A section of nurses attached to private hospitals, who were planning to go on a statewide indefinite strike from July 17 demanding higher wages, on Saturday made a decision to put the proposed agitation on hold till July 19, following government intervention.
However, the United Nurses Association (UNA), that has been at the forefront of the protest, maintained that they will not end the strike till their demands are met.
He said that UNA will stand by the demands being raised by nurses. "We are not ready for any compromise on this", UNA president Jasmine Shah told reporters.
"Mediation talks will be held at the high court on June 19 and we will be sending a legal team". KCBC sources said a decision was taken to enhance the salary to the level recommended by the wage revision committee.
One nurse was confronted by a picketer, who called her a "scab" and asked how she could sleep at night, Mann said.More news: West Nile virus is back in NJ, and earlier than usual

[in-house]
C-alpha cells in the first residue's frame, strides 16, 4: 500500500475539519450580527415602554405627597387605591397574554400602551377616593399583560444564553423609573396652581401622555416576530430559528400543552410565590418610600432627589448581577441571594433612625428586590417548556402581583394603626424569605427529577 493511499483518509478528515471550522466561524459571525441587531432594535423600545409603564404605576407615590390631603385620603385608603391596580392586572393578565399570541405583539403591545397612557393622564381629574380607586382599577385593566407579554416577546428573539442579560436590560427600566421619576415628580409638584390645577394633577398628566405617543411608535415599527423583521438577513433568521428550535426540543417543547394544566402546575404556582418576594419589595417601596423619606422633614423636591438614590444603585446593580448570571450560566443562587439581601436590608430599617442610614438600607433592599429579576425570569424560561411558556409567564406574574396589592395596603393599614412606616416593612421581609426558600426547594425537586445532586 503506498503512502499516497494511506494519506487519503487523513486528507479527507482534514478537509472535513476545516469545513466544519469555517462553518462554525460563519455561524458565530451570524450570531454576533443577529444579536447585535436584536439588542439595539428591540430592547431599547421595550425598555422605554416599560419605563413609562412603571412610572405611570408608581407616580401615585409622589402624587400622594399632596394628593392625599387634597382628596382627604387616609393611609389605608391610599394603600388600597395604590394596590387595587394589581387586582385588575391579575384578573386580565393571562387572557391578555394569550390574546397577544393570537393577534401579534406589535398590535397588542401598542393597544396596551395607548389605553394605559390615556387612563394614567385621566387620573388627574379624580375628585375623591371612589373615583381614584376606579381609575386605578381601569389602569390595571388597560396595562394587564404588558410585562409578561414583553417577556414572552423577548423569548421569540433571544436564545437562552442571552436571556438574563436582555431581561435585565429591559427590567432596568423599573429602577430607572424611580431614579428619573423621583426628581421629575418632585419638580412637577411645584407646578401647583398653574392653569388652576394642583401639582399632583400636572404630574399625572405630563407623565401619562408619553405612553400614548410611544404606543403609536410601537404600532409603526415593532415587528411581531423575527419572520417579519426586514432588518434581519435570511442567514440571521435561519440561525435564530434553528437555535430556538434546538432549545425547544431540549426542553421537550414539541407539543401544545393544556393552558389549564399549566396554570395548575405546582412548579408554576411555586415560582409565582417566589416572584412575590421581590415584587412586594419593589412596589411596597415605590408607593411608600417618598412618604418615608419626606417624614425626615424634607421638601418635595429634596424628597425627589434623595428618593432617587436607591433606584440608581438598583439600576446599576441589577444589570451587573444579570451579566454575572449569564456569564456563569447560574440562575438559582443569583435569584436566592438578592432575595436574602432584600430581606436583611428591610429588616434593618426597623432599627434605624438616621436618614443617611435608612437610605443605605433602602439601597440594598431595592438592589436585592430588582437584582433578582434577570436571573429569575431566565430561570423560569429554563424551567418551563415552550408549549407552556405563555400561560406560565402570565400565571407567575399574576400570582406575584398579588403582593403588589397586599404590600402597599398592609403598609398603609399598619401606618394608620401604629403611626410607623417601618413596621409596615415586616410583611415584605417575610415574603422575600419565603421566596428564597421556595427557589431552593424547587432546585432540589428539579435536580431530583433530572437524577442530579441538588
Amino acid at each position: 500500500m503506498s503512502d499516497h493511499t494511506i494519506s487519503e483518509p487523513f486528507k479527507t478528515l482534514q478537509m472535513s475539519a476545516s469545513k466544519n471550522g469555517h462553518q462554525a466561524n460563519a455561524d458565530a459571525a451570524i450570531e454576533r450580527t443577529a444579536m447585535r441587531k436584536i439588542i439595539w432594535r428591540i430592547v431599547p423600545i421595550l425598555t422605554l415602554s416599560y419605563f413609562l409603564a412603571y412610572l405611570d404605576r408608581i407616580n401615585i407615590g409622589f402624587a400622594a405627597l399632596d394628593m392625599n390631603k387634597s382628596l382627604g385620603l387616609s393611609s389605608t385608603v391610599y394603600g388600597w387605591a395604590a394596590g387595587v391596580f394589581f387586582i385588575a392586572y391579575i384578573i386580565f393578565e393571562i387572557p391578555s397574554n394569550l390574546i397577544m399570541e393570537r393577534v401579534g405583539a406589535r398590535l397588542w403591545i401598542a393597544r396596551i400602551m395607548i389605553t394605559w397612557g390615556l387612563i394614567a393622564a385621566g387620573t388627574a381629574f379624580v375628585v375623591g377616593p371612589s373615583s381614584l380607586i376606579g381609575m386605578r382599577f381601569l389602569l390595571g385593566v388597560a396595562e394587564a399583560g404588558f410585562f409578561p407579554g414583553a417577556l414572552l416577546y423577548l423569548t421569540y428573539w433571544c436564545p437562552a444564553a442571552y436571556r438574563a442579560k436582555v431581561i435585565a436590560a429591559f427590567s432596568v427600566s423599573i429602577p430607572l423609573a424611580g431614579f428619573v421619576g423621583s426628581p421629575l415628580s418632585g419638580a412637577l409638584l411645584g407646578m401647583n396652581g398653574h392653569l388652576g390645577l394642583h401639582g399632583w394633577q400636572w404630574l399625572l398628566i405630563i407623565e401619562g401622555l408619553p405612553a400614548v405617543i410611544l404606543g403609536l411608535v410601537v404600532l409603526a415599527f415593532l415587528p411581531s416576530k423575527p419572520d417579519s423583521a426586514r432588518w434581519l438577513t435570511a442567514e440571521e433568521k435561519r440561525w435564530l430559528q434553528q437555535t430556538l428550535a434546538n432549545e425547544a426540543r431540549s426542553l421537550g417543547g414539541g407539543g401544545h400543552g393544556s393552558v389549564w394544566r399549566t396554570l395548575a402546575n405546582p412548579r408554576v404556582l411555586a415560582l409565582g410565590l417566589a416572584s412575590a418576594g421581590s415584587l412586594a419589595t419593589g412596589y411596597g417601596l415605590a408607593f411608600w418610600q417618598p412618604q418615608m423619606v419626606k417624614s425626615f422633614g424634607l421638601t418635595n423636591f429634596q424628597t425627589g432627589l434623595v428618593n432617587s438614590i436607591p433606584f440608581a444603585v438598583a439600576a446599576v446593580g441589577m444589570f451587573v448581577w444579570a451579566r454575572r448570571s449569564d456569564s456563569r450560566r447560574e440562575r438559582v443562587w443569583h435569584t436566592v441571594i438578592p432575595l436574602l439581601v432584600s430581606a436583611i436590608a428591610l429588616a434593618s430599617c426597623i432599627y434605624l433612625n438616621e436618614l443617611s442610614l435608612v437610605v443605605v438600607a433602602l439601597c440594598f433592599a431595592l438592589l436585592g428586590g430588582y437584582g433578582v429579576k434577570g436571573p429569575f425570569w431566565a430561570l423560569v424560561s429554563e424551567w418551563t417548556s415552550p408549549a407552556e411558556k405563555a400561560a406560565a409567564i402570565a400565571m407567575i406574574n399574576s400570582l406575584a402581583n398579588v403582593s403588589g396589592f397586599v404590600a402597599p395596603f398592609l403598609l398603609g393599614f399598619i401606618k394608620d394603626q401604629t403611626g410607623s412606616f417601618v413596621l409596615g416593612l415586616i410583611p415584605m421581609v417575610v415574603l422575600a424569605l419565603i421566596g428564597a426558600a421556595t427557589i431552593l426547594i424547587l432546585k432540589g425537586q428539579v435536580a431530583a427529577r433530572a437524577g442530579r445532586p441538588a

The Massachusetts Nurses Association said in a statement that they "have been focused on and dedicated to maintaining a peaceful picket line throughout these last several days", and said they didn't know about Sunday morning's incident, which they say involved outside organizations, until after local media reported on it. "That has not and will not change, and we will continue with our peaceful picketing and family-centered activities as we head into the final 24 hours of this forced lockout".
The strike call was given by United Nurses Association and Indian Nurses Association demanding minimum wages of Rs 20,000 as fixed by the Supreme Court. "We will press for it during the talks mediated by high court-appointed advocates' commission and the chief minister", he said.
Justice PB Suresh Kumar stayed the proposed nurses' strike on a petition which argued that their services fall under the ambit of essential services and sought invocation of the Essential Services Maintenance Act (ESMA) provisions against striking nurses. UNA leaders said the chief minister's office (CMO) had also informed nurses about the willingness to launch mediation efforts and this also contributed to the decision.
An estimated 80,000 nurses from private hospitals had threatened to join the strike.